Brain Awareness Week is March 12-18, 2018, a time when the National Eye Institute focuses on brain neuropathy and how it impacts vision—because without the complex function of our brains working in conjunction with our eyes, we couldn’t see.
The optic nerve is the pathway that relays all visual information from the retina to your brain, including brightness, color and contrast so that we can make sense of our world visually.
When something goes wrong with the optic nerve, our vision is impacted. The term “optic neuropathy” is what we call damage to the optic nerve that affects our visual system. Nerve cells are very delicate and can be injured in a lot of different ways. Unfortunately, nerve cells don’t typically regenerate once they are significantly damaged, which means vision loss from optic neuropathy could be permanent.
Optic neuropathy has various causes, each with different symptoms. For example, sometimes visual loss is very gradual, other times a patient wakes up one day and suddenly can’t see. Sometimes it impacts color vision, where colors start to seem less bright or washed out. Sometimes it presents inconsistently, with vision problems coming and going. Sometimes it affects just one eye, or sometimes both. If you experience a change in vision, your eye doctor will ask you a series of questions to help to pinpoint the cause during your comprehensive eye exam.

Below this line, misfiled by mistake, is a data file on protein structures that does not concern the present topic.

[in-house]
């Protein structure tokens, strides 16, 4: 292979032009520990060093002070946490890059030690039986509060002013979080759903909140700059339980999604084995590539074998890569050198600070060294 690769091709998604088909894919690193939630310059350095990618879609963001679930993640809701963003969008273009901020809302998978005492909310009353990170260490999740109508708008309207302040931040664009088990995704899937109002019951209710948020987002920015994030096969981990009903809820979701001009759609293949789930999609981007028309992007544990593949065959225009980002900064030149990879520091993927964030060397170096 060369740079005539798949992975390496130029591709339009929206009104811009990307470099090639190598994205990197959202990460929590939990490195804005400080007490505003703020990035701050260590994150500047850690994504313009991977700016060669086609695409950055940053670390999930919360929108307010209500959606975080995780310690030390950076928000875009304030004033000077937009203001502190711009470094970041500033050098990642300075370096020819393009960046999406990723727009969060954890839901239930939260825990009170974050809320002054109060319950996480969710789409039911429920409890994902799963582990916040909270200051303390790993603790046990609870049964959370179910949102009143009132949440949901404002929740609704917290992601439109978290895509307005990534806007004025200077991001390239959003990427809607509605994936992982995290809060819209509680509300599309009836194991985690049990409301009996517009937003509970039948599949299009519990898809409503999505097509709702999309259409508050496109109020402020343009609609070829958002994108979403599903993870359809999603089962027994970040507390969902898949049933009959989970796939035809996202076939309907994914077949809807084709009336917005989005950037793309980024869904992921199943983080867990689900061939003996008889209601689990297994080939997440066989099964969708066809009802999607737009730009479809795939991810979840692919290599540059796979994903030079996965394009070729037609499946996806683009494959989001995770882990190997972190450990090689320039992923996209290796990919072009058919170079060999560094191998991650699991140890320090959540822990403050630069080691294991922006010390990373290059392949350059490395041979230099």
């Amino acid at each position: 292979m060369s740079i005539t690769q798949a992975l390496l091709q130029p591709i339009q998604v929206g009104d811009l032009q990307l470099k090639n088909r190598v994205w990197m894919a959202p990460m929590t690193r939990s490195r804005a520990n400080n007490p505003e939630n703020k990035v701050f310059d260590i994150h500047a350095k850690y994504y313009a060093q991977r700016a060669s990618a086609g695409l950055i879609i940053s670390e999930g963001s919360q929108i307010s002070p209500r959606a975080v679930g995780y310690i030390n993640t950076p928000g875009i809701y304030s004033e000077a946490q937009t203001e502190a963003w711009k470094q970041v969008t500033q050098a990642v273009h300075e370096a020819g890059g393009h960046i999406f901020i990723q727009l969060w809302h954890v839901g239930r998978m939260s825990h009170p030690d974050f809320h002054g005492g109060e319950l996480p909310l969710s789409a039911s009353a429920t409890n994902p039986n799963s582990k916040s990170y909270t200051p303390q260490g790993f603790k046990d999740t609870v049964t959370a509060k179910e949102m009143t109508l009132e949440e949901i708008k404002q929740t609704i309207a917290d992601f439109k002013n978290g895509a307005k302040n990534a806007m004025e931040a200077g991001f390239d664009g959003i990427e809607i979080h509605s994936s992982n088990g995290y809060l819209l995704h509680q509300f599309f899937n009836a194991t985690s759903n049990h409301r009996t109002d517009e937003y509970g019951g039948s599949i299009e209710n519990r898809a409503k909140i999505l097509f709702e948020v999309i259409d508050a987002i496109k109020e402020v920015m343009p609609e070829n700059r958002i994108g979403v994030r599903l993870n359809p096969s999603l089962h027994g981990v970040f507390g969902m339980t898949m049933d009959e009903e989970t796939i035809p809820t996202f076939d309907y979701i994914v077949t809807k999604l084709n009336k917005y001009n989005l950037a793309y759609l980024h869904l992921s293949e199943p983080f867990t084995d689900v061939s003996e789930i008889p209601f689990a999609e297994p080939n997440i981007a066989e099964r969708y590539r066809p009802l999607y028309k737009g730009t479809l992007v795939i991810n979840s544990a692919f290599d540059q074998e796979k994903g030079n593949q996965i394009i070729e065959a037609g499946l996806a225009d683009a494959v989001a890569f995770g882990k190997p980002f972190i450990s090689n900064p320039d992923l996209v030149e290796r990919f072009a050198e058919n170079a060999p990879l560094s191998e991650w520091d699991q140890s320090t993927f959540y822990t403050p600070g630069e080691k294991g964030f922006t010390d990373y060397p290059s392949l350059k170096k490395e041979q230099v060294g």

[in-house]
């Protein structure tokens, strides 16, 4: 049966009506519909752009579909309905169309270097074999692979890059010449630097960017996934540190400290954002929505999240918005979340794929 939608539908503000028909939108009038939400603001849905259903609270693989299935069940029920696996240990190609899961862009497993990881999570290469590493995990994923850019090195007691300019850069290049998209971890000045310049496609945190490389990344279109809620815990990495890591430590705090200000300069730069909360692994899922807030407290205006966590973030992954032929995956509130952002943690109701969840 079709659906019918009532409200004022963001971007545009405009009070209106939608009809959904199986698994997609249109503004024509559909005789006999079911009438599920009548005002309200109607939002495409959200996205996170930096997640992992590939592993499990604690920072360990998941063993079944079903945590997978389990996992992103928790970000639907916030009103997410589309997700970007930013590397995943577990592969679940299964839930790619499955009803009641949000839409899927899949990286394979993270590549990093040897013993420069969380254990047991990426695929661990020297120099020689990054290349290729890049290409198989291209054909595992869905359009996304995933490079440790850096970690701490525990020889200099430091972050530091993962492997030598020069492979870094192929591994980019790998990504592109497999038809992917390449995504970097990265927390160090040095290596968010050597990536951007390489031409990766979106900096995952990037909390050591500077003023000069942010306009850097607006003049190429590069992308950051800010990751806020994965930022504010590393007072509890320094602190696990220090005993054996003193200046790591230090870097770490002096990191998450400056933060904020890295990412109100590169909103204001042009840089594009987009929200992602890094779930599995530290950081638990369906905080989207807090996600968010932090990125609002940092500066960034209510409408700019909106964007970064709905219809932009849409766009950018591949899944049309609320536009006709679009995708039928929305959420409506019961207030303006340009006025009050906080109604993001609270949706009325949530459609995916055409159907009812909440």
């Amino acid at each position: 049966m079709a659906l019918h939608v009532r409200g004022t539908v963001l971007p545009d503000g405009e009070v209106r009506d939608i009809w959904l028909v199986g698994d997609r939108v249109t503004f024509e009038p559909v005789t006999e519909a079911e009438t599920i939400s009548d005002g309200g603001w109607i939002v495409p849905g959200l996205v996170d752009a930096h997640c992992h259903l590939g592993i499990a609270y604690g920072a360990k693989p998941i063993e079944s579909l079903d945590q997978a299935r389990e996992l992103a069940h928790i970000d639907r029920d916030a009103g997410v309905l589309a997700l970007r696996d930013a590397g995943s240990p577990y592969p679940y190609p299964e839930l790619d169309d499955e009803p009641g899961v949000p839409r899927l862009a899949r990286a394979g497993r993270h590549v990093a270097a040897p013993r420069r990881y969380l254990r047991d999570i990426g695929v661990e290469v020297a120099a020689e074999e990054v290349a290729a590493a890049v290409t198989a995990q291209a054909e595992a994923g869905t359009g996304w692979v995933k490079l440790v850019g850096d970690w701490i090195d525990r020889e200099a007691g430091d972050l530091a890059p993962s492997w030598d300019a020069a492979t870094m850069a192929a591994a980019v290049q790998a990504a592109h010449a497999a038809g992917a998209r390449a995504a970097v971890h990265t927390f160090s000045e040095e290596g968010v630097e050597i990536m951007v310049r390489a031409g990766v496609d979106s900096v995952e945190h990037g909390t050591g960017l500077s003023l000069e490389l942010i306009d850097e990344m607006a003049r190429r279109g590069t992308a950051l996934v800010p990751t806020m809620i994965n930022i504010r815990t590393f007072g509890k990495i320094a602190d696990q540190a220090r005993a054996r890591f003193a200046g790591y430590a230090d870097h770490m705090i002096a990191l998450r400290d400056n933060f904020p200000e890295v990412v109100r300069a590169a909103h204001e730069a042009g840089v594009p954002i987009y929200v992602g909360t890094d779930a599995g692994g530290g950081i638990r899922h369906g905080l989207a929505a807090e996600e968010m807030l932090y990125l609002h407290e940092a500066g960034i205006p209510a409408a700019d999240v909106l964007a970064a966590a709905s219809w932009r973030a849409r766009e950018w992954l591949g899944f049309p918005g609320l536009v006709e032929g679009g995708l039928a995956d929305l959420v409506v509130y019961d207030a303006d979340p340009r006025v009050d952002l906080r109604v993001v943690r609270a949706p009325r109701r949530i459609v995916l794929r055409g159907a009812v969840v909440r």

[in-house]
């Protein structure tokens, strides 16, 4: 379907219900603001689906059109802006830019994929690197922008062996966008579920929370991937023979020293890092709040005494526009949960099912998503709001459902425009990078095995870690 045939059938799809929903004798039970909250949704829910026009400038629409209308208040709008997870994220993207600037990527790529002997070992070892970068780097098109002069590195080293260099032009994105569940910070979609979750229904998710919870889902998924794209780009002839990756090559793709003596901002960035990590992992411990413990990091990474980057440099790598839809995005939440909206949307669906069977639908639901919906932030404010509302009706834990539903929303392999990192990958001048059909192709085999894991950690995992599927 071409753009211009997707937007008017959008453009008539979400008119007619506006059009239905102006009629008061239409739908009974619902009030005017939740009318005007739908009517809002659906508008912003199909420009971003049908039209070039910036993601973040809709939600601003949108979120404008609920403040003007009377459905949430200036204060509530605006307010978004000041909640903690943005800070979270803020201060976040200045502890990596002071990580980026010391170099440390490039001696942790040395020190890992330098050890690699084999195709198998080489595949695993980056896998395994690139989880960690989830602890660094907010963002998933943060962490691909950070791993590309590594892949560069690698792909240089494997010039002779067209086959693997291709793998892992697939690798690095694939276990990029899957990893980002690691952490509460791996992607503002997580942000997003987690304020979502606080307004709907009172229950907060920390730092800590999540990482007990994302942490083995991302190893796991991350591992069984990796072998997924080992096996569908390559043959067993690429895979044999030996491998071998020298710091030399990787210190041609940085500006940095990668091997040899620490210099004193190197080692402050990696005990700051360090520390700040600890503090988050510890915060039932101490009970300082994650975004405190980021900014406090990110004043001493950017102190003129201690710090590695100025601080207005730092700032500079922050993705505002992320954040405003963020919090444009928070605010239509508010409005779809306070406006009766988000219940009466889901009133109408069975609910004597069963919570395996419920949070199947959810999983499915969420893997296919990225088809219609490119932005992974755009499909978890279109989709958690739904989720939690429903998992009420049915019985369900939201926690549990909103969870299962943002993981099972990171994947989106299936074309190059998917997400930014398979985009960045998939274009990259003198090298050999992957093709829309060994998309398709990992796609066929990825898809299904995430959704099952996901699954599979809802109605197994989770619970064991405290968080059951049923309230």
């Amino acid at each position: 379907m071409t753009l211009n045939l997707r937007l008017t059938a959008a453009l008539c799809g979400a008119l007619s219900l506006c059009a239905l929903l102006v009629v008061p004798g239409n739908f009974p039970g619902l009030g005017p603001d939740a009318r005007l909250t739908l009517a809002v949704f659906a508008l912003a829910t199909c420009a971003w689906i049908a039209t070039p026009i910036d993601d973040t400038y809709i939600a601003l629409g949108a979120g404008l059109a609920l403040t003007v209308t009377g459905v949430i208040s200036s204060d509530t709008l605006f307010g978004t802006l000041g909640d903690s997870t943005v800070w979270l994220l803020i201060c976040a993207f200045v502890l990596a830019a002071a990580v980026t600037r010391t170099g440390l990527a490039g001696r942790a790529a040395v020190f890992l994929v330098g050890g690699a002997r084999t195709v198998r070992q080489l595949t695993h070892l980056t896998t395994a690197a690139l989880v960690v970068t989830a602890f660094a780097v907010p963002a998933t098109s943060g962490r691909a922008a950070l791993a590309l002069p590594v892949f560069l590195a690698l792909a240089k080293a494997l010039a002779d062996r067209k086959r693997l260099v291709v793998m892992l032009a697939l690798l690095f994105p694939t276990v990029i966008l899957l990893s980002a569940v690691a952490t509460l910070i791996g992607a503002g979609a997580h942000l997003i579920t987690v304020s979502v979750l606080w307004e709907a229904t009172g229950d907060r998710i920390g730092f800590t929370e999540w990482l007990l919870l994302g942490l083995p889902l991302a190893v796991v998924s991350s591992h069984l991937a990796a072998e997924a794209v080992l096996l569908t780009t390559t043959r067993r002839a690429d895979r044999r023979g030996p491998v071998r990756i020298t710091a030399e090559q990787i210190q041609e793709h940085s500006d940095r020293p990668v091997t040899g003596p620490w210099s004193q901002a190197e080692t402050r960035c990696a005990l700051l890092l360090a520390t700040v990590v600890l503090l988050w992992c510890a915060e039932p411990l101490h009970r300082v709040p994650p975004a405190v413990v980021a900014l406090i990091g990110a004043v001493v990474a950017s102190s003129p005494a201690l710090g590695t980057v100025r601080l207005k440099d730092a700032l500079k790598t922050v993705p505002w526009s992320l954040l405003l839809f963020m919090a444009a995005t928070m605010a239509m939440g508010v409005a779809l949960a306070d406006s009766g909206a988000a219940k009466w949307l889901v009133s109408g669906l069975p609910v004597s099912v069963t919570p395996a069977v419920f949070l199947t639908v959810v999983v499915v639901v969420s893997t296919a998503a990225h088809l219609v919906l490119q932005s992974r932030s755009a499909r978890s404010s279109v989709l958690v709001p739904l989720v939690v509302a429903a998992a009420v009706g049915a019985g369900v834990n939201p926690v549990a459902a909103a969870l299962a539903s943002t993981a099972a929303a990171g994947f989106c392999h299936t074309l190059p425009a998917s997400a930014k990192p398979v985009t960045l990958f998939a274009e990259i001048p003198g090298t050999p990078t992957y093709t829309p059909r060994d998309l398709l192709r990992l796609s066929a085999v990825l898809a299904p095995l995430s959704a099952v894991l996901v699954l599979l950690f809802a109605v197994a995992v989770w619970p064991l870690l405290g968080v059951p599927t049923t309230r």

The three most common causes of optic neuropathy, or damage to the optic nerve that causes visual impairment, are:
In all of these cases, early detection is key: Immediate treatment may help prevent further vision loss.
There are also genetic or congenital causes for optic neuropathy, which are rare but still a factor for some patients:
In summary, if you experience vision loss, eye pain or if you notice that colors seem washed out, you may be suffering from optic neuropathy. If your vision goes dark for a few moments and then returns, you may be experiencing the earliest stages of optic neuropathy.
Always call your optometrist immediately if you notice a sudden change in your vision, as early diagnosis can sometimes mean the difference between temporary and permanent vision loss.